Media Matters

Another Current Catastrophe

It's a brave new world at Newsweek's college porn mag.

By 5.17.06

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They're at it again.

A few months ago, I documented for Spectator readers the disaster that is Current magazine. Current is published by Newsweek -- the full title is Current with Newsweek -- and distributed on college campuses like Georgetown University, the "Catholic" school where I pick mine up. As I said in the previous piece, Current is written and edited by students; call it a farm team for the mainstream media. It is glossy and liberal and snarky and way too cute.

It is also deeply, deeply obsessed with sex -- or what passes for sex among college students and their journalistic mentors these days. As I wrote in my last piece, I find this more dull than titillating. Our culture is so steeped, marinated and befogged with sex that a strange switchback has taken hold: the crushing of desire. It's like being a baseball player in a season that never ends. For the first few months you're excited. Then comes fall, and you're tired. Exasperation follows with winter. Then, boredom. Eventually a kind of zombie psychosis settles in. You become the joyless sex slaves of Brave New World. (And by the way, ever notice how liberals are ready with the 1984 Orwell reference whenever the government datamines, but the slow descent into violent, dehumanized pornography never conjures Huxley and Brave New World?)

Zombie psychosis is as good a word as any to describe the large drawing that makes up half the contents page of the summer issue of current. It depicts a couple in bed. The woman is straddling the man, but she faces away from him and is reading a book. The man is sitting up. He is tapping away at his laptop, which is resting on the woman's backside. She is -- barely -- clothed. How to put this delicately? He is faced with, um, the female derrier and birth canal, and is entirely focused on the computer screen.

This cartoon is supposed to draw the reader in to the story that goes with it, about the abstinence movement on college campuses. It is intended to emphasize the strangeness of abstinence. And the article by Rebecca Rohr bolsters this position. Rohr interviews some kids wearing abstinence rings, then concludes that "with an estimated 75 percent rate of sexual activity, it may take more than a trinket and a pledge to accomplish this goal. For now, it seems, college students and sex are in a long-term relationship."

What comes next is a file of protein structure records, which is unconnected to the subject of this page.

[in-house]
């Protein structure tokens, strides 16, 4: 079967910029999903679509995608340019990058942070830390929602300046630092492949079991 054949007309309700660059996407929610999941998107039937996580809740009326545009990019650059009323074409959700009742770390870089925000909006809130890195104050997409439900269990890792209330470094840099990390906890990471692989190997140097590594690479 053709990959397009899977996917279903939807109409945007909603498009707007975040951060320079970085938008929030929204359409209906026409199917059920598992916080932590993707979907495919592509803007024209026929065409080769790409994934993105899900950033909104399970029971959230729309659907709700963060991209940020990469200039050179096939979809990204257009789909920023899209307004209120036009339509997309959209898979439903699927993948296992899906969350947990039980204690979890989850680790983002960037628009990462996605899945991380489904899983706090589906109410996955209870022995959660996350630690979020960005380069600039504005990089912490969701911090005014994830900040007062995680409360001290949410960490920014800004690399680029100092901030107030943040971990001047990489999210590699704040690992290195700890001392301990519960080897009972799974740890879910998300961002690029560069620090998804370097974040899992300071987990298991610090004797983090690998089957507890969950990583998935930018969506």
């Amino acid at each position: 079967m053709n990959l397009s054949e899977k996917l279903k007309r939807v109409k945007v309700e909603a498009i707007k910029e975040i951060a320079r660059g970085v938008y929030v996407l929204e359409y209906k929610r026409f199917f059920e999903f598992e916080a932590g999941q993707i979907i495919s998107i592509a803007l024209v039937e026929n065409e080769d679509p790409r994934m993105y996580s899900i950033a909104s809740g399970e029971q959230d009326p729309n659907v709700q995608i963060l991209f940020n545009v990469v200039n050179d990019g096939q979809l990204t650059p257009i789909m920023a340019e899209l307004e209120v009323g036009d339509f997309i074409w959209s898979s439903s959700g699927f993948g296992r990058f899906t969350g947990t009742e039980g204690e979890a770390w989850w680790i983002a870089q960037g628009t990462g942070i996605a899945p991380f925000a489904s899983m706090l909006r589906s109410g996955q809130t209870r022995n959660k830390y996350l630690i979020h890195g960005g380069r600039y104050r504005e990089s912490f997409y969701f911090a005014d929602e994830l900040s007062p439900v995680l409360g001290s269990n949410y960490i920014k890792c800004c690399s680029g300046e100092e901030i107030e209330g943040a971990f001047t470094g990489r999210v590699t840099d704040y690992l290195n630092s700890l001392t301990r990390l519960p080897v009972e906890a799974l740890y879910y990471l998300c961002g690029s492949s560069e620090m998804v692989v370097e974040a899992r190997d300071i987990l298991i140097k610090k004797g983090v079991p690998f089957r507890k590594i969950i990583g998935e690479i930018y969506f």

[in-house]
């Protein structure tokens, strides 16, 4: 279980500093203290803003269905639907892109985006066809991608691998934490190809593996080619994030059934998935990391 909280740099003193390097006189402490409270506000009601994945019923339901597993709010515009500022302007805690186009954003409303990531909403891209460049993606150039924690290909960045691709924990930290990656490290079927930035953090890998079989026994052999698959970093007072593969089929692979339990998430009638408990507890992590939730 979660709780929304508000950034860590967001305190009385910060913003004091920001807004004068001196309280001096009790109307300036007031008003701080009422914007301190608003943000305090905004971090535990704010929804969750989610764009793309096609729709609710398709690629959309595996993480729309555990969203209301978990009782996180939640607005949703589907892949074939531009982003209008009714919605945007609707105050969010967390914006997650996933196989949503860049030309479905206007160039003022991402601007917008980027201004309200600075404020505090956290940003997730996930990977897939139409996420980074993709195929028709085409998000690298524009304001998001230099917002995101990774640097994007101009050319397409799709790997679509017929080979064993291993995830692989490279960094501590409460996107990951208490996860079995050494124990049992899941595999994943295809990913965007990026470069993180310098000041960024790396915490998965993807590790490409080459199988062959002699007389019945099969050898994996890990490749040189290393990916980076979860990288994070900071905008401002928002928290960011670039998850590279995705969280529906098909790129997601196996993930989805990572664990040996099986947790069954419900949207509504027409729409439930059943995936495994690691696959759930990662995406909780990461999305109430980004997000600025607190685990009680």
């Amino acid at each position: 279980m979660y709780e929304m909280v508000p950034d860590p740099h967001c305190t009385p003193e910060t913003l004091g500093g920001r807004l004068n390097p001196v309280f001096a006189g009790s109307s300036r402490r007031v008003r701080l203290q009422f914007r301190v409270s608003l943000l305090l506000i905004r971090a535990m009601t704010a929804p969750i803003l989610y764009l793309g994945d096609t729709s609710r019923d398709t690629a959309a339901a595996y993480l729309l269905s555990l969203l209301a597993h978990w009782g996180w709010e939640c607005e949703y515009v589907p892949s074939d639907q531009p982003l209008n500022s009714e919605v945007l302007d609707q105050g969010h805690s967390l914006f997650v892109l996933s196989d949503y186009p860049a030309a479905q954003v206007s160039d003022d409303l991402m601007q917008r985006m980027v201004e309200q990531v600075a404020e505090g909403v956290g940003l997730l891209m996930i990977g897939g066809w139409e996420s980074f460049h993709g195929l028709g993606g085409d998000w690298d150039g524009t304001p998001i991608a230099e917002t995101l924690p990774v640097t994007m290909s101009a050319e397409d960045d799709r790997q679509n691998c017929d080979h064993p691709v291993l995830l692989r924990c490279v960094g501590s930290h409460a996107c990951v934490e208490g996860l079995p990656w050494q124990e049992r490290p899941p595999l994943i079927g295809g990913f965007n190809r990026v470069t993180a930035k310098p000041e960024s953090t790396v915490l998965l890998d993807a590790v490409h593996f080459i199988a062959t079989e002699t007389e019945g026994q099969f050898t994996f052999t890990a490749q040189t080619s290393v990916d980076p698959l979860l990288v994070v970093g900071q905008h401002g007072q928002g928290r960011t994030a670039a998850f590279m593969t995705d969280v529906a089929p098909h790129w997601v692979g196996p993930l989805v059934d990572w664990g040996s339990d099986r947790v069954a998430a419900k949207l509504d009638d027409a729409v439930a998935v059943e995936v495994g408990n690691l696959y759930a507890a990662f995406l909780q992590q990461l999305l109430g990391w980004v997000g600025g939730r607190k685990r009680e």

Oh, perfect. Miss Rohr will have no trouble jumping from Current right to Newsweek. She has mastered liberal no-bias bias. Hey, these kids are trying to wait until marriage and that abstinence may be the wave of the future. But statistics are statistics, and no "trinket" or dumb pledge is going to change that. What doesn't fit Rohr's thesis is ignored. The trauma of abortion, teem pregnancy rates, the recent report that the pill kills sexual desire? Hey, didja hear that 75 percent of college kids are doing it?

Quite a contrast to the piece that appears a couple pages later, on Femsex, the new workshop given at Brown, Harvard and -- natch -- Berkeley. It's a "safe space" for people "to explore their sexuality." All are welcome; students "use the term 'phe' instead of he and she." According to one facilitator, Femsex is "a sex-positive women's space." Hear, hear, says writer Alexandra Hiatt -- a positive space "and a stimulating one at that."

So: abstinence, an impossible joke. Femsex, healthy and stimulating.

Yet Current may have accidentally stumbled across the truth even while trying to subvert it. When I first opened the magazine and found myself face to face with the drawing I described above, I didn't think of an abstinent couple who are so de-sexed that she can read and he can blog while their bodies are virtually doing it. I instantly thought of the joyless sexual promiscuity of Brave New World and our pornified culture. It reminded me of the lost souls in Huxley's dystopia, who can have all the sex they want, yet it is sex without procreation, personality, heart, or laughter. I thought of those stories, now quite common, of men who cannot get aroused by a beautiful woman in their midst because their internal sexual gears have been stripped by photography, which is the only thing that can stimulate them. Indeed, the poor slob in the Current cartoon may actually be viewing porn on his laptop while his partner remains lost in a book. I also quietly thanked God that my Irish Catholic father was misguided enough to teach me that women are creatures on infinite magic and mystery, and that a very good way to screw yourself up is to violate that mystery in the name of -- well, something. It certainly doesn't lead to knowledge or happiness, if today's students are any indication.

Even a blind pig finds an acorn. In showering us with yet more sex, Newsweek may have accidentally slipped in some truth.

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About the Author

Mark Judge is a Washington writer and author of God and Man at Georgetown Prep, Damn Senators: My Grandfather and the Story of Washington's Only World Series, and other books.